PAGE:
This study investigated the impact of engine oil formulation on particulate matter (PM) characteristics from a light-duty diesel engine. The test engine was a 1.6 L Euro-5 diesel engine operated from low- to high-speed and high-load conditions. Specially formulated nonadditive containing base oil and genuine oil were evaluated. For diesel PM characterization, physicochemical analytic procedures were conducted on engine oil formulation, oil flushing, PMs sampling, morphology, and particle constituent determination. Size-resolved particle number (PN) concentration at the engine-out position was evaluated by differential mobility spectrometer (DMS). Nucleation mode particles originating from engine oil consumption during the expansion stroke had a higher concentration from genuine oil than those from base oil. Scanning electron microscopy (SEM) and X-ray photoelectron spectroscopy (XPS) were used to analyze the morphology patterns and atomic compositions with engine oil packages. From the SEM analysis, spherical PM of nucleation and accumulation mode particles were agglomerated on a quartz filter. In the XPS spectrum, more engine oil additive fractions of Ca, P, and Zn were found in the PM sample from genuine oil. In conclusion, the variation of physicochemical engine oil properties and additive amounts had strong contributions to engine oil derived PN emissions, morphology, and additive metal compositions in the exhaust gas stream.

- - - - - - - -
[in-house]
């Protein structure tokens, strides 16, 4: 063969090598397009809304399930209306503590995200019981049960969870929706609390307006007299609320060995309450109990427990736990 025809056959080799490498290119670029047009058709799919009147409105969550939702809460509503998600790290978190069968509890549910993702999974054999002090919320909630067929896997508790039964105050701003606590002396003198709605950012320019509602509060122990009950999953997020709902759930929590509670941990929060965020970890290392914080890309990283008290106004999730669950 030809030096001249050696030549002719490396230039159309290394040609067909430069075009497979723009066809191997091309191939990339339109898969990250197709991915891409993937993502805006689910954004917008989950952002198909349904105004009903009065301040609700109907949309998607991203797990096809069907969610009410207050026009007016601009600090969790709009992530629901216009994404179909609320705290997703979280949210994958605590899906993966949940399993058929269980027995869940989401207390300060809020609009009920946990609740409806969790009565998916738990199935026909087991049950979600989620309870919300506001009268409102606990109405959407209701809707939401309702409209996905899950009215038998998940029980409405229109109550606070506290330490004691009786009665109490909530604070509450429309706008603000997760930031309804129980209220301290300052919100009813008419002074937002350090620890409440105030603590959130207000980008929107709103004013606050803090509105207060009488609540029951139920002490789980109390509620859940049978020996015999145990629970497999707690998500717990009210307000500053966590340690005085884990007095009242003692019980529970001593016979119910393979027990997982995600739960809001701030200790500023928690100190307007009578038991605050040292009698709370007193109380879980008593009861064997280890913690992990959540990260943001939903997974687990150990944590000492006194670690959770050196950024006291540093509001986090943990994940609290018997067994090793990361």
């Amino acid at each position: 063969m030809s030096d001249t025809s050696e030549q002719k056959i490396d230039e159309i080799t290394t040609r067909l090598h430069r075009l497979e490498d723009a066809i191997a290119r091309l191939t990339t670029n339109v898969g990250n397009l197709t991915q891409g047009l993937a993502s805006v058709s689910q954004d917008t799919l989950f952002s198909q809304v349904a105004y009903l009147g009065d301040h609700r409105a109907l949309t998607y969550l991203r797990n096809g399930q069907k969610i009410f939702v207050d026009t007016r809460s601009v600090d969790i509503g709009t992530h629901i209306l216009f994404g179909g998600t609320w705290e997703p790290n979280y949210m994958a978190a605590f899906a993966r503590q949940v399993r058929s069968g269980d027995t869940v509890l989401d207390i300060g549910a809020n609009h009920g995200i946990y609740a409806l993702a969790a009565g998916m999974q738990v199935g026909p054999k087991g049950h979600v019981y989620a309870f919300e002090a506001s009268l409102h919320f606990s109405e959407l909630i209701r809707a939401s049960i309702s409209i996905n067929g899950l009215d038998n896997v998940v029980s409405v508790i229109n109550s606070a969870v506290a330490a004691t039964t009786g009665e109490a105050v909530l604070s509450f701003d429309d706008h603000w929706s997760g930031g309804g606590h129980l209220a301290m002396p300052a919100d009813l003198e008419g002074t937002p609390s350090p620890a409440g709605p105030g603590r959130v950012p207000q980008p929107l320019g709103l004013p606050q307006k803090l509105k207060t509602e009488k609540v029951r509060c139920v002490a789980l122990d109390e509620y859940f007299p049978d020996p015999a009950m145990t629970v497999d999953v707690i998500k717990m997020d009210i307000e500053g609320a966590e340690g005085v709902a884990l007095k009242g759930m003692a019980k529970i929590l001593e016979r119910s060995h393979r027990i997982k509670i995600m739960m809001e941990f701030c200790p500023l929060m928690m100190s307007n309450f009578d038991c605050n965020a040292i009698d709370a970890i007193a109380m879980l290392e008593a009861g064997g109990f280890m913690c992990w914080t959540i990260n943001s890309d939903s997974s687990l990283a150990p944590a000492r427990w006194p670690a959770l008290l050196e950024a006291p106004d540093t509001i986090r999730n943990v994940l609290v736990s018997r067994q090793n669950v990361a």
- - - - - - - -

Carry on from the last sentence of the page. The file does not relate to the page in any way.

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Break mean effective pressure
Break specific fuel consumption
Common rail diesel injection
Differential mobility spectrometer
Diesel oxidation catalyst
Exhaust gas recirculation
Gasoline particulate filter
High pressure EGR
Lean NOx trap
Sulfated ash, phosphorus and sulfur
Selective catalytic reduction
Scanning electron microscopy
Total acid number
Total base number
Transmission electron microscopy
Thermos gravimetric analysis
Variable geometry turbocharger
X-ray photoelectron spectroscopy
Zinc dialkyl dithiophosphates
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This research was supported by the BK21 plus program (21A20131712520) through the National Research Foundation (NRF) funded by the Ministry of Education of Korea, Korea Auto-Oil Program, and the Korea University Grant.
Recommended by Editor Yong Tae Kang
Simsoo Park received his B.S. and M.S. degrees from Seoul National University and a Ph.D. from the State University of New York at Stony Brook. He served as a Chief Research Engineer at Hyundai Motor Company and a Technical Advisor of Hyundai-Kia Motor Company. He was an Editor-in-Chief of IJAT at KSAE and President of KSAE. He is currently a Professor in School of Mechanical Engineering at Korea University.
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Kim, K., Si, W., Jin, D. et al. Characterization of engine oil additive packages on diesel particulate emissions. J Mech Sci Technol 34, 931–939 (2020). https://doi.org/10.1007/s12206-020-0142-3
- Engine oil
- Additive package
- Particle size distribution
- Scanning electron microscopy
- X-ray photoelectron spectroscopy